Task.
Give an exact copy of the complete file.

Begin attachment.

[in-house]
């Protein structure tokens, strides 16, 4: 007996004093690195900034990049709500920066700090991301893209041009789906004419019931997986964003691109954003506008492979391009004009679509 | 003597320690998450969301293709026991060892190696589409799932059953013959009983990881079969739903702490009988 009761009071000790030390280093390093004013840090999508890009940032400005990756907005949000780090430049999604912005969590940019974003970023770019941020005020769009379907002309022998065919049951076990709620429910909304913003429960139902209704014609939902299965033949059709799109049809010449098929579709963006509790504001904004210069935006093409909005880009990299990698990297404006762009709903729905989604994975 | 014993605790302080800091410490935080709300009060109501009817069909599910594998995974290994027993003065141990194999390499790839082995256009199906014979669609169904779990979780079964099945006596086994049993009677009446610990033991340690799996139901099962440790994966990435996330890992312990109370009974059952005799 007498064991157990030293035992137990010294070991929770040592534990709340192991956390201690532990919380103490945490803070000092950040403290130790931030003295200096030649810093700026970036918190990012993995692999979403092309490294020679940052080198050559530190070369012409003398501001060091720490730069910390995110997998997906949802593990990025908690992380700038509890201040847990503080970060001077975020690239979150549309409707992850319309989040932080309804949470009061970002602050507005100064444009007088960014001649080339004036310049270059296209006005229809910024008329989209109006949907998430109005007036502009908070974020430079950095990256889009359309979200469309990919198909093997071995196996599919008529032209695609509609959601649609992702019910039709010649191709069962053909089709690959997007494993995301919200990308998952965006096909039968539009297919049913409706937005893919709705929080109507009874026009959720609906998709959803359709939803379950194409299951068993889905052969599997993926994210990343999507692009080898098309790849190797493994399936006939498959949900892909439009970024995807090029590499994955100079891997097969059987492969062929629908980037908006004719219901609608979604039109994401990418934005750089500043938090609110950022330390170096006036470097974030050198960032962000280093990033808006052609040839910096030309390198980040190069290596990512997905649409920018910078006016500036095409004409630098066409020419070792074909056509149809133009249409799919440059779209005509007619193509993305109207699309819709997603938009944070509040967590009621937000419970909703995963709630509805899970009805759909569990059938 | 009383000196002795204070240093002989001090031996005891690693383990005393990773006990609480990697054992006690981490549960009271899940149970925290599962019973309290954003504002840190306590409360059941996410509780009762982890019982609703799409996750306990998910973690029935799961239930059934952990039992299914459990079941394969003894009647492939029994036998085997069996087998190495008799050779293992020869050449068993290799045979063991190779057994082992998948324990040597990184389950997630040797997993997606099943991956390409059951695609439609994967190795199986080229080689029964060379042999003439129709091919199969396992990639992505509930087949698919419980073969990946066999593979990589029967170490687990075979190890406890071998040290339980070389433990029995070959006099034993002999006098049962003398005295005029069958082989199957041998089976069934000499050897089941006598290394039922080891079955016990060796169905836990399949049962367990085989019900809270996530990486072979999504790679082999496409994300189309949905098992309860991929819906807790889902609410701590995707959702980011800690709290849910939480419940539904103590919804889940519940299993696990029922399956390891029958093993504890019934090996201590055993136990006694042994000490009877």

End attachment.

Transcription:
[in-house]
């Protein structure tokens, strides 16, 4: 007996004093690195900034990049709500920066700090991301893209041009789906004419019931997986964003691109954003506008492979391009004009679509 | 003597320690998450969301293709026991060892190696589409799932059953013959009983990881079969739903702490009988 009761009071000790030390280093390093004013840090999508890009940032400005990756907005949000780090430049999604912005969590940019974003970023770019941020005020769009379907002309022998065919049951076990709620429910909304913003429960139902209704014609939902299965033949059709799109049809010449098929579709963006509790504001904004210069935006093409909005880009990299990698990297404006762009709903729905989604994975 | 014993605790302080800091410490935080709300009060109501009817069909599910594998995974290994027993003065141990194999390499790839082995256009199906014979669609169904779990979780079964099945006596086994049993009677009446610990033991340690799996139901099962440790994966990435996330890992312990109370009974059952005799 007498064991157990030293035992137990010294070991929770040592534990709340192991956390201690532990919380103490945490803070000092950040403290130790931030003295200096030649810093700026970036918190990012993995692999979403092309490294020679940052080198050559530190070369012409003398501001060091720490730069910390995110997998997906949802593990990025908690992380700038509890201040847990503080970060001077975020690239979150549309409707992850319309989040932080309804949470009061970002602050507005100064444009007088960014001649080339004036310049270059296209006005229809910024008329989209109006949907998430109005007036502009908070974020430079950095990256889009359309979200469309990919198909093997071995196996599919008529032209695609509609959601649609992702019910039709010649191709069962053909089709690959997007494993995301919200990308998952965006096909039968539009297919049913409706937005893919709705929080109507009874026009959720609906998709959803359709939803379950194409299951068993889905052969599997993926994210990343999507692009080898098309790849190797493994399936006939498959949900892909439009970024995807090029590499994955100079891997097969059987492969062929629908980037908006004719219901609608979604039109994401990418934005750089500043938090609110950022330390170096006036470097974030050198960032962000280093990033808006052609040839910096030309390198980040190069290596990512997905649409920018910078006016500036095409004409630098066409020419070792074909056509149809133009249409799919440059779209005509007619193509993305109207699309819709997603938009944070509040967590009621937000419970909703995963709630509805899970009805759909569990059938 | 009383000196002795204070240093002989001090031996005891690693383990005393990773006990609480990697054992006690981490549960009271899940149970925290599962019973309290954003504002840190306590409360059941996410509780009762982890019982609703799409996750306990998910973690029935799961239930059934952990039992299914459990079941394969003894009647492939029994036998085997069996087998190495008799050779293992020869050449068993290799045979063991190779057994082992998948324990040597990184389950997630040797997993997606099943991956390409059951695609439609994967190795199986080229080689029964060379042999003439129709091919199969396992990639992505509930087949698919419980073969990946066999593979990589029967170490687990075979190890406890071998040290339980070389433990029995070959006099034993002999006098049962003398005295005029069958082989199957041998089976069934000499050897089941006598290394039922080891079955016990060796169905836990399949049962367990085989019900809270996530990486072979999504790679082999496409994300189309949905098992309860991929819906807790889902609410701590995707959702980011800690709290849910939480419940539904103590919804889940519940299993696990029922399956390891029958093993504890019934090996201590055993136990006694042994000490009877």